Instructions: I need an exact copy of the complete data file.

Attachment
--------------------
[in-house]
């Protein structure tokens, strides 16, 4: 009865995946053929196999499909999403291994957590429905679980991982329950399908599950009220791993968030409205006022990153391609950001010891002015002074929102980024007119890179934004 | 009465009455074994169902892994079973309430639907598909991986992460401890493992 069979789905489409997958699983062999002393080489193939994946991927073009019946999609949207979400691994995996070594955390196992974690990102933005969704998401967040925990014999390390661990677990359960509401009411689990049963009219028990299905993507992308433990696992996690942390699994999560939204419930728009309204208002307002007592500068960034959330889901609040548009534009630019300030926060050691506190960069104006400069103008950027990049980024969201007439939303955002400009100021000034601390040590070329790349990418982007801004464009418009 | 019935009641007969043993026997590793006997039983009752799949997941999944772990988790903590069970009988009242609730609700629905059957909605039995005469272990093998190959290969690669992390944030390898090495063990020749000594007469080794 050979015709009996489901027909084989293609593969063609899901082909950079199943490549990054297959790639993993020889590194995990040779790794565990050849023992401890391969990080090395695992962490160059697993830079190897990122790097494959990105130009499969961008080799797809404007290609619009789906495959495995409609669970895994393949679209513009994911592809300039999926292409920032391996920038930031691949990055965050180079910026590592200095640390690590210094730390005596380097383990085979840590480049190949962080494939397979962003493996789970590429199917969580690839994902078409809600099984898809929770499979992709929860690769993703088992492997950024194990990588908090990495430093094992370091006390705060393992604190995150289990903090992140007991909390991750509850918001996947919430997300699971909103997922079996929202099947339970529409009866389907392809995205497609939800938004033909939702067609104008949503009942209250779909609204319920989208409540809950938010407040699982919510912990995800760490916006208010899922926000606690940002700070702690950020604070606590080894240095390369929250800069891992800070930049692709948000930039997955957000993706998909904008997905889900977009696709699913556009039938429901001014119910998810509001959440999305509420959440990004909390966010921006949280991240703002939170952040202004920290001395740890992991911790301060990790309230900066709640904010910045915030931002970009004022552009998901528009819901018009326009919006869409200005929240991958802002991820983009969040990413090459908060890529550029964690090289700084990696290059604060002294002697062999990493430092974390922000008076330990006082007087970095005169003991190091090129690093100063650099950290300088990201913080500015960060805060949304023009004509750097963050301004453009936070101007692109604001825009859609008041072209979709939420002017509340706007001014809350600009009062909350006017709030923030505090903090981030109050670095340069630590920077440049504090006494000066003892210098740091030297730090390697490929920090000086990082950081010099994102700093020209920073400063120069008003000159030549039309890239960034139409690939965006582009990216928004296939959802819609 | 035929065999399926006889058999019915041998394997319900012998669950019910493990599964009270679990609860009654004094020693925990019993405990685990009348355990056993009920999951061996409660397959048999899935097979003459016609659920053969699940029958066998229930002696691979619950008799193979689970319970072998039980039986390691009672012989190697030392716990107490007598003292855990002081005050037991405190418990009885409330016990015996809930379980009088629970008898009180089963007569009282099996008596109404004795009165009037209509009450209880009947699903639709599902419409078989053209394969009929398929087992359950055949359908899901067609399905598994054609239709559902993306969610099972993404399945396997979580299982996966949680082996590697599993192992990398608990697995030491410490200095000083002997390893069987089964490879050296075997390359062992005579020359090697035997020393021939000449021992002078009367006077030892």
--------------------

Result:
[in-house]
């Protein structure tokens, strides 16, 4: 009865995946053929196999499909999403291994957590429905679980991982329950399908599950009220791993968030409205006022990153391609950001010891002015002074929102980024007119890179934004 | 009465009455074994169902892994079973309430639907598909991986992460401890493992 069979789905489409997958699983062999002393080489193939994946991927073009019946999609949207979400691994995996070594955390196992974690990102933005969704998401967040925990014999390390661990677990359960509401009411689990049963009219028990299905993507992308433990696992996690942390699994999560939204419930728009309204208002307002007592500068960034959330889901609040548009534009630019300030926060050691506190960069104006400069103008950027990049980024969201007439939303955002400009100021000034601390040590070329790349990418982007801004464009418009 | 019935009641007969043993026997590793006997039983009752799949997941999944772990988790903590069970009988009242609730609700629905059957909605039995005469272990093998190959290969690669992390944030390898090495063990020749000594007469080794 050979015709009996489901027909084989293609593969063609899901082909950079199943490549990054297959790639993993020889590194995990040779790794565990050849023992401890391969990080090395695992962490160059697993830079190897990122790097494959990105130009499969961008080799797809404007290609619009789906495959495995409609669970895994393949679209513009994911592809300039999926292409920032391996920038930031691949990055965050180079910026590592200095640390690590210094730390005596380097383990085979840590480049190949962080494939397979962003493996789970590429199917969580690839994902078409809600099984898809929770499979992709929860690769993703088992492997950024194990990588908090990495430093094992370091006390705060393992604190995150289990903090992140007991909390991750509850918001996947919430997300699971909103997922079996929202099947339970529409009866389907392809995205497609939800938004033909939702067609104008949503009942209250779909609204319920989208409540809950938010407040699982919510912990995800760490916006208010899922926000606690940002700070702690950020604070606590080894240095390369929250800069891992800070930049692709948000930039997955957000993706998909904008997905889900977009696709699913556009039938429901001014119910998810509001959440999305509420959440990004909390966010921006949280991240703002939170952040202004920290001395740890992991911790301060990790309230900066709640904010910045915030931002970009004022552009998901528009819901018009326009919006869409200005929240991958802002991820983009969040990413090459908060890529550029964690090289700084990696290059604060002294002697062999990493430092974390922000008076330990006082007087970095005169003991190091090129690093100063650099950290300088990201913080500015960060805060949304023009004509750097963050301004453009936070101007692109604001825009859609008041072209979709939420002017509340706007001014809350600009009062909350006017709030923030505090903090981030109050670095340069630590920077440049504090006494000066003892210098740091030297730090390697490929920090000086990082950081010099994102700093020209920073400063120069008003000159030549039309890239960034139409690939965006582009990216928004296939959802819609 | 035929065999399926006889058999019915041998394997319900012998669950019910493990599964009270679990609860009654004094020693925990019993405990685990009348355990056993009920999951061996409660397959048999899935097979003459016609659920053969699940029958066998229930002696691979619950008799193979689970319970072998039980039986390691009672012989190697030392716990107490007598003292855990002081005050037991405190418990009885409330016990015996809930379980009088629970008898009180089963007569009282099996008596109404004795009165009037209509009450209880009947699903639709599902419409078989053209394969009929398929087992359950055949359908899901067609399905598994054609239709559902993306969610099972993404399945396997979580299982996966949680082996590697599993192992990398608990697995030491410490200095000083002997390893069987089964490879050296075997390359062992005579020359090697035997020393021939000449021992002078009367006077030892």